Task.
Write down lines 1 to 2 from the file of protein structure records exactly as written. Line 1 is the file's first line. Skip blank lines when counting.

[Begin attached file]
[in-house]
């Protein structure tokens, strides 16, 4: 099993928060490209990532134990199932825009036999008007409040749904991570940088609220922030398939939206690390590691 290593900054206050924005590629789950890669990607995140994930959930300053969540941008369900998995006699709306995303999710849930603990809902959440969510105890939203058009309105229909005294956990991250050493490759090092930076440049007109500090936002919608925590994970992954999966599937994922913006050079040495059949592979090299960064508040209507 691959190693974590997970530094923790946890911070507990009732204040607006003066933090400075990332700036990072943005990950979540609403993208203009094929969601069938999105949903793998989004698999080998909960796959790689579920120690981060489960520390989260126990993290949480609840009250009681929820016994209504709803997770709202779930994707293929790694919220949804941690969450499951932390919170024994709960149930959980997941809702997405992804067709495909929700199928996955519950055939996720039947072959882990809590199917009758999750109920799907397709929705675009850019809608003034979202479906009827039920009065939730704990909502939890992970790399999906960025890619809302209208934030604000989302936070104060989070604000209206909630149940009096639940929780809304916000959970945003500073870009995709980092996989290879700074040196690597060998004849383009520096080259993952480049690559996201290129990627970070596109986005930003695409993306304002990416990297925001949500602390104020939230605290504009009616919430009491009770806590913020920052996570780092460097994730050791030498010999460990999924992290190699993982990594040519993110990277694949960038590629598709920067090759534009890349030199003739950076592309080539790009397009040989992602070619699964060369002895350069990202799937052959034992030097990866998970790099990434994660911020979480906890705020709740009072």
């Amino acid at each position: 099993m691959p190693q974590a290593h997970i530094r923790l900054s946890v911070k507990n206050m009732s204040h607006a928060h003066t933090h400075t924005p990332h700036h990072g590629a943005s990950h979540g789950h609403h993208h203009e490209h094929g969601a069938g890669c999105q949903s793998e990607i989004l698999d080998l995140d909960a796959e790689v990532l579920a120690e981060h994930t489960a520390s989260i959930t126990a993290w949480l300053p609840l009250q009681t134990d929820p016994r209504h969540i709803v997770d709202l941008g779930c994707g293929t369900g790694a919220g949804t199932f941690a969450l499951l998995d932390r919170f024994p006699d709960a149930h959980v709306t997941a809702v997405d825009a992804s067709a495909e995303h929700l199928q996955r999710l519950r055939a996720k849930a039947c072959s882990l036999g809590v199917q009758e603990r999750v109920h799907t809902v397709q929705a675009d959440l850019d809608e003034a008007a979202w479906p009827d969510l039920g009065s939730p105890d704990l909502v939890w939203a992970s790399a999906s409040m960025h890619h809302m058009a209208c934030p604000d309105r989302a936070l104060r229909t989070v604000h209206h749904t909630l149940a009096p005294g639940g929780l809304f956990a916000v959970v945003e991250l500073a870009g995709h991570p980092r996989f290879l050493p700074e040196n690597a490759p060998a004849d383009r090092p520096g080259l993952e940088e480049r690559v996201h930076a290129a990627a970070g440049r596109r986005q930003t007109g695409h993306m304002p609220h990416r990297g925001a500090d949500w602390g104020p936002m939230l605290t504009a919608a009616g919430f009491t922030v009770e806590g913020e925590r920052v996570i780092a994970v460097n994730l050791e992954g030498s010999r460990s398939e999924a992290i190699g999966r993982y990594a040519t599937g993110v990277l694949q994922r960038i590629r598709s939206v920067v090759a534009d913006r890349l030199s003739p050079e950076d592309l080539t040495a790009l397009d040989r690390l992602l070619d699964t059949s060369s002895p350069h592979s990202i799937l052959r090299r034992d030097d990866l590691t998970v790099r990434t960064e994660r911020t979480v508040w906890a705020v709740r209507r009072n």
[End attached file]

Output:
[in-house]
């Protein structure tokens, strides 16, 4: 099993928060490209990532134990199932825009036999008007409040749904991570940088609220922030398939939206690390590691 290593900054206050924005590629789950890669990607995140994930959930300053969540941008369900998995006699709306995303999710849930603990809902959440969510105890939203058009309105229909005294956990991250050493490759090092930076440049007109500090936002919608925590994970992954999966599937994922913006050079040495059949592979090299960064508040209507 691959190693974590997970530094923790946890911070507990009732204040607006003066933090400075990332700036990072943005990950979540609403993208203009094929969601069938999105949903793998989004698999080998909960796959790689579920120690981060489960520390989260126990993290949480609840009250009681929820016994209504709803997770709202779930994707293929790694919220949804941690969450499951932390919170024994709960149930959980997941809702997405992804067709495909929700199928996955519950055939996720039947072959882990809590199917009758999750109920799907397709929705675009850019809608003034979202479906009827039920009065939730704990909502939890992970790399999906960025890619809302209208934030604000989302936070104060989070604000209206909630149940009096639940929780809304916000959970945003500073870009995709980092996989290879700074040196690597060998004849383009520096080259993952480049690559996201290129990627970070596109986005930003695409993306304002990416990297925001949500602390104020939230605290504009009616919430009491009770806590913020920052996570780092460097994730050791030498010999460990999924992290190699993982990594040519993110990277694949960038590629598709920067090759534009890349030199003739950076592309080539790009397009040989992602070619699964060369002895350069990202799937052959034992030097990866998970790099990434994660911020979480906890705020709740009072």